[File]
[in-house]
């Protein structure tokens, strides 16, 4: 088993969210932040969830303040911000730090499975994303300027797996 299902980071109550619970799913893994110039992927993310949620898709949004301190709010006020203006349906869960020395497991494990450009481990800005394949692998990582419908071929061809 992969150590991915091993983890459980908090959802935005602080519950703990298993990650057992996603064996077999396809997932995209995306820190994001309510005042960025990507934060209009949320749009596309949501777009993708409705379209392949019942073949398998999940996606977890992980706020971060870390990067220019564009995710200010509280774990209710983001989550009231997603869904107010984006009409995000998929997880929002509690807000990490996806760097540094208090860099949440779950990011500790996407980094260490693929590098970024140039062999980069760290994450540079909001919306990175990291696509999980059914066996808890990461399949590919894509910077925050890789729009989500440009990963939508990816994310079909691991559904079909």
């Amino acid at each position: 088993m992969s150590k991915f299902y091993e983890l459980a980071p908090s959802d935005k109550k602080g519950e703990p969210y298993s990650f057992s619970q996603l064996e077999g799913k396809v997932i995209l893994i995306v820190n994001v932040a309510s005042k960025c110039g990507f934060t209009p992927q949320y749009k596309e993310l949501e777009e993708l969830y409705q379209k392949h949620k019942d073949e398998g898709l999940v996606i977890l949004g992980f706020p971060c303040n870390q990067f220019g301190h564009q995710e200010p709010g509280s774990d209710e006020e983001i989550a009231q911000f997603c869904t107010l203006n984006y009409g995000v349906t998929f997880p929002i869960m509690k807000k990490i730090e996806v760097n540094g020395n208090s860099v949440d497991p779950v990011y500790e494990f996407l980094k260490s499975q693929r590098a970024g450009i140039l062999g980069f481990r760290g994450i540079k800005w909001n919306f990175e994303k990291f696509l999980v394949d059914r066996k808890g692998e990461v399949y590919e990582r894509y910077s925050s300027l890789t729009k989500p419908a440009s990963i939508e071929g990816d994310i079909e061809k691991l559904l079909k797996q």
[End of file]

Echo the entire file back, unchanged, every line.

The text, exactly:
[in-house]
């Protein structure tokens, strides 16, 4: 088993969210932040969830303040911000730090499975994303300027797996 299902980071109550619970799913893994110039992927993310949620898709949004301190709010006020203006349906869960020395497991494990450009481990800005394949692998990582419908071929061809 992969150590991915091993983890459980908090959802935005602080519950703990298993990650057992996603064996077999396809997932995209995306820190994001309510005042960025990507934060209009949320749009596309949501777009993708409705379209392949019942073949398998999940996606977890992980706020971060870390990067220019564009995710200010509280774990209710983001989550009231997603869904107010984006009409995000998929997880929002509690807000990490996806760097540094208090860099949440779950990011500790996407980094260490693929590098970024140039062999980069760290994450540079909001919306990175990291696509999980059914066996808890990461399949590919894509910077925050890789729009989500440009990963939508990816994310079909691991559904079909």
């Amino acid at each position: 088993m992969s150590k991915f299902y091993e983890l459980a980071p908090s959802d935005k109550k602080g519950e703990p969210y298993s990650f057992s619970q996603l064996e077999g799913k396809v997932i995209l893994i995306v820190n994001v932040a309510s005042k960025c110039g990507f934060t209009p992927q949320y749009k596309e993310l949501e777009e993708l969830y409705q379209k392949h949620k019942d073949e398998g898709l999940v996606i977890l949004g992980f706020p971060c303040n870390q990067f220019g301190h564009q995710e200010p709010g509280s774990d209710e006020e983001i989550a009231q911000f997603c869904t107010l203006n984006y009409g995000v349906t998929f997880p929002i869960m509690k807000k990490i730090e996806v760097n540094g020395n208090s860099v949440d497991p779950v990011y500790e494990f996407l980094k260490s499975q693929r590098a970024g450009i140039l062999g980069f481990r760290g994450i540079k800005w909001n919306f990175e994303k990291f696509l999980v394949d059914r066996k808890g692998e990461v399949y590919e990582r894509y910077s925050s300027l890789t729009k989500p419908a440009s990963i939508e071929g990816d994310i079909e061809k691991l559904l079909k797996q």